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God’s Generous Gift of Music

Food. Water. Shelter. Oxygen. Not much is required for a human being to exist. Appropriate nutrients and an appropriate atmosphere. That is essentially what we need to survive.

Composer of the Month: August Crull

August Crull (1845–1923) was born in Germany but moved with his mother to the United States as a young boy following the death of his father. His mother remarried, and Crull began studying to enter the pastoral ministry at Concordia Seminary in 1862.

How to Network with Local Church Musicians

The professional world is full of networking opportunities, from connecting with individuals at conferences to networking entirely online. For a church musician or a music director, these networking needs are far different than, say, a marketing manager of a Fortune 500 company. In fact, making connections with other local musicians in your community can be challenging but also rewarding. The ability to use resources through networking for your church will not only free up your precious time but also give you the tools you need to broaden the musical selections your congregation hears every Sunday without having to dip further into the budget. For those trying to network with local musicians or churches in your area, try these tips below.

Music of the Month: Three Lenten Chorales for Organ

A set of Lenten chorale preludes based on themes of repentance, Christopher M. Wicks’s settings are composed in variation style and are inspired by Bach’s partitas and the Orgelbüchlein.

Why Church Bells Ring

Crumbled have spires in ev’ry land;
    Bells still are chiming and calling,
Calling the young and old to rest,
But above all the souls distressed,
    Longing for rest everlasting.
(LSB 645:1)

Composer of the Month: Carl F. Schalk

Dr. Carl F. Schalk has written more than one hundred hymn tunes, composed dozens of sacred choral pieces, and authored numerous books on liturgical worship. But what lies underneath the titles, tunes, and tempos is a man who has shaped decades of Lutheran music and church worship. His precise dedication to the liturgy of the Church guides his musical endeavors; and this zeal and diligence has molded generations of church musicians and laypersons and is sure to impact generations to come.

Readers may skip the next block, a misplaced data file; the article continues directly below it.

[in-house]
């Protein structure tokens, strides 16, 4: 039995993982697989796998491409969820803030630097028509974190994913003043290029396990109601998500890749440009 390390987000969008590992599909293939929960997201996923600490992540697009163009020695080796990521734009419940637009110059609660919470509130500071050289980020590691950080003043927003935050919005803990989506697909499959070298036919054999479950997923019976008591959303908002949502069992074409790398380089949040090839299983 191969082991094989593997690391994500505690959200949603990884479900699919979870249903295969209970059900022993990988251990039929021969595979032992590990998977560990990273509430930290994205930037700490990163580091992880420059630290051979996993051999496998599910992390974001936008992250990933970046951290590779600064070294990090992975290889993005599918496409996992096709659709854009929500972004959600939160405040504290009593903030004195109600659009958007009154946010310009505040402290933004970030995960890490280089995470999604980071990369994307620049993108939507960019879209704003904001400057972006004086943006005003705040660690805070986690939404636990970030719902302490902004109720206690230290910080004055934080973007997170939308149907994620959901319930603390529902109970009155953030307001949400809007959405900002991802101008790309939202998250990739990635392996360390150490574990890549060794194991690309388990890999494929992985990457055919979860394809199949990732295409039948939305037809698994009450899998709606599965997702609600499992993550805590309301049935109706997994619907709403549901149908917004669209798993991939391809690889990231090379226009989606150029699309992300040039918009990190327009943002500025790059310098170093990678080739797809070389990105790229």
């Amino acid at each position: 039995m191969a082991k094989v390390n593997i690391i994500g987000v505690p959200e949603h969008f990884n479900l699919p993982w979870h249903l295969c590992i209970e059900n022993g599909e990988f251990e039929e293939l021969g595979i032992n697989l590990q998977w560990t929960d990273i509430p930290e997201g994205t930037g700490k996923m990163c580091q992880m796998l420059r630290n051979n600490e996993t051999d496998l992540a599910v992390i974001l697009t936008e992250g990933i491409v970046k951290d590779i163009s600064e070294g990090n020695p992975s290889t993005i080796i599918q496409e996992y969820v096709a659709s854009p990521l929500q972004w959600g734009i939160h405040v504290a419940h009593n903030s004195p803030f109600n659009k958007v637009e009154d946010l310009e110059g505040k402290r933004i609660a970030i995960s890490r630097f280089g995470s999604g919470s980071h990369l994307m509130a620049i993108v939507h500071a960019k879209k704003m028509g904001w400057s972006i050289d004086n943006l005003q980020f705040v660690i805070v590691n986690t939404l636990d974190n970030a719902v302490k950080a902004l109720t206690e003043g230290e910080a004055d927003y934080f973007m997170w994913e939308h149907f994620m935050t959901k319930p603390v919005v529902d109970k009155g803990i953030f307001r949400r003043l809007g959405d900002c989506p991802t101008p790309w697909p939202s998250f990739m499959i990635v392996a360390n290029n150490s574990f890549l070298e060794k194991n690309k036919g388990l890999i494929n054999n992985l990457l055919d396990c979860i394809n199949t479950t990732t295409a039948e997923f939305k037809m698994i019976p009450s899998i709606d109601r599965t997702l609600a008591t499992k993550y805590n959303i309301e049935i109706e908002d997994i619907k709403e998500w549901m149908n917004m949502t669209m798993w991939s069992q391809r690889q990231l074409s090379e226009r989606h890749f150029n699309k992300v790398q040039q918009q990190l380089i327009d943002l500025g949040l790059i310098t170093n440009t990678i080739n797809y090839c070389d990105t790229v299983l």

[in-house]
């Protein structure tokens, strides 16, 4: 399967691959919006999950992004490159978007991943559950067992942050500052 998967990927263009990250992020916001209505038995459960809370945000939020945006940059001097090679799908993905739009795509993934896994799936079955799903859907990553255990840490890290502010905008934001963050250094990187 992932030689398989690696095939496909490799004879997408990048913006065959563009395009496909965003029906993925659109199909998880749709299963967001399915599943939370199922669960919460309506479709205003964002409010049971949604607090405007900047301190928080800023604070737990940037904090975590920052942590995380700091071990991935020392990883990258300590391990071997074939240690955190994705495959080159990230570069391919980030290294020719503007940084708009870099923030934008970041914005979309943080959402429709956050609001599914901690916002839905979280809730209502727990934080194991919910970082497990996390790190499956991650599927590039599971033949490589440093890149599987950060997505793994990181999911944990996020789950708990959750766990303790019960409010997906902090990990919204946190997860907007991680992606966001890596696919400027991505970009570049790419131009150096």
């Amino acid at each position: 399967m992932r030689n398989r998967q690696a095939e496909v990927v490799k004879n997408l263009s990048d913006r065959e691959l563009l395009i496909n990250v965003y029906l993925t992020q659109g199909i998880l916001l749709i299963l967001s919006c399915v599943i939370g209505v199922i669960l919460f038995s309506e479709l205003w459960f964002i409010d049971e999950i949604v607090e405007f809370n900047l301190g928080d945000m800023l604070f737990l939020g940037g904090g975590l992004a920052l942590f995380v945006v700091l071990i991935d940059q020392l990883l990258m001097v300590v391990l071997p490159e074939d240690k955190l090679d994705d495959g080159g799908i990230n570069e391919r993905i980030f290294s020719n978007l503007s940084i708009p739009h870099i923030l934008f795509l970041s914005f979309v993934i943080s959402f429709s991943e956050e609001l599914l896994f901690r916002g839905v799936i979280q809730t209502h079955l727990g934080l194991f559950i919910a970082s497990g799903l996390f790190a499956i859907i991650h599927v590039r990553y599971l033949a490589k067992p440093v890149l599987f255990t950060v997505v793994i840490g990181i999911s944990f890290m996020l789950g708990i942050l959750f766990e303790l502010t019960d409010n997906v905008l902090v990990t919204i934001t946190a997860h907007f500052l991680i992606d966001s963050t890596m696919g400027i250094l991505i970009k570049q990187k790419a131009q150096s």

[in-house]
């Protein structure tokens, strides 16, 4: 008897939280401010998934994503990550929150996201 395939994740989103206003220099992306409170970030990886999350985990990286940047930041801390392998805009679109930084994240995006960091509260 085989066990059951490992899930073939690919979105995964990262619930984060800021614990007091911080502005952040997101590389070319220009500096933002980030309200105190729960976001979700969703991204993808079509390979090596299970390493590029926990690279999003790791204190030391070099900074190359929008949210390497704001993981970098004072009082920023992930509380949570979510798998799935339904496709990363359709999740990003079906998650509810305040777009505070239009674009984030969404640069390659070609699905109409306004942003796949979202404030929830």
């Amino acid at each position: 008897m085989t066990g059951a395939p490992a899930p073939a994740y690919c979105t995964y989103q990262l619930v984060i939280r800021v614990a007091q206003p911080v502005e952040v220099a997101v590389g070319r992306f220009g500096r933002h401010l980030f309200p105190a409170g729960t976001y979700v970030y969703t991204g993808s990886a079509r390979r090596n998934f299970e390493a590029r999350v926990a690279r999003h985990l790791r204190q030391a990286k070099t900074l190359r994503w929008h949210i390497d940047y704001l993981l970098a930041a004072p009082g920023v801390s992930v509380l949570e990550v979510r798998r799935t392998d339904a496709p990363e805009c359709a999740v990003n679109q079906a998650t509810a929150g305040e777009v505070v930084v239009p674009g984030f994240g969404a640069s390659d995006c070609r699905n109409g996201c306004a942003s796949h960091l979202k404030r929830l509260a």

Music of the Month: Glory Be to Jesus

John A. Behnke has transcribed his popular organ prelude of the tune WEM IN LEIDENSTAGEN to an accessible arrangement for level II handbells. Based on three stanzas of the hymn, the first section is musically straightforward, the second has new harmonies, and the third uses descanting notes and grand harmony. Scored for 3–5 octave handbells and optional 3 octave handchimes. 

The Church’s Song: Proclamation, Pedagogy, and Praise

To celebrate the release of Lutheran Service Book: Companion to the Hymns, here is an excerpt from Carl Schalk’s essay in Volume 2:

Why We Learn to Square Dance

There’s a meme I’ve seen more than once. It goes something like this:

Me: I just want to learn how to do my taxes.
School: Shut up and square dance.

It’s a sentiment I’ve heard many times: “Schools need to teach more practical skills.”

“How about we learn how to write a check and how to budget instead of learning to play recorders?”

“I don’t know how to open a bank account, but I do know how to do-si-do. That’s really helpful in the real world.”

I suspect that those who think this way have nothing against music and dancing in general. Instead, they probably think that students would be better served learning the basics of finance and practical skills instead of “impractical” subjects like music. After all, learning to square dance will not help you in the real world.

Hymn of the Month: From Heaven Above to Earth I Come

The Hymn of the Month is “From Heaven Above to Earth I Come” (LSB 358), set to the tune VOM HIMMEL HOCH. The text was written by Martin Luther, and it was translated from German to English by Catherine Winkworth, one of the most prominent female hymn translators in history.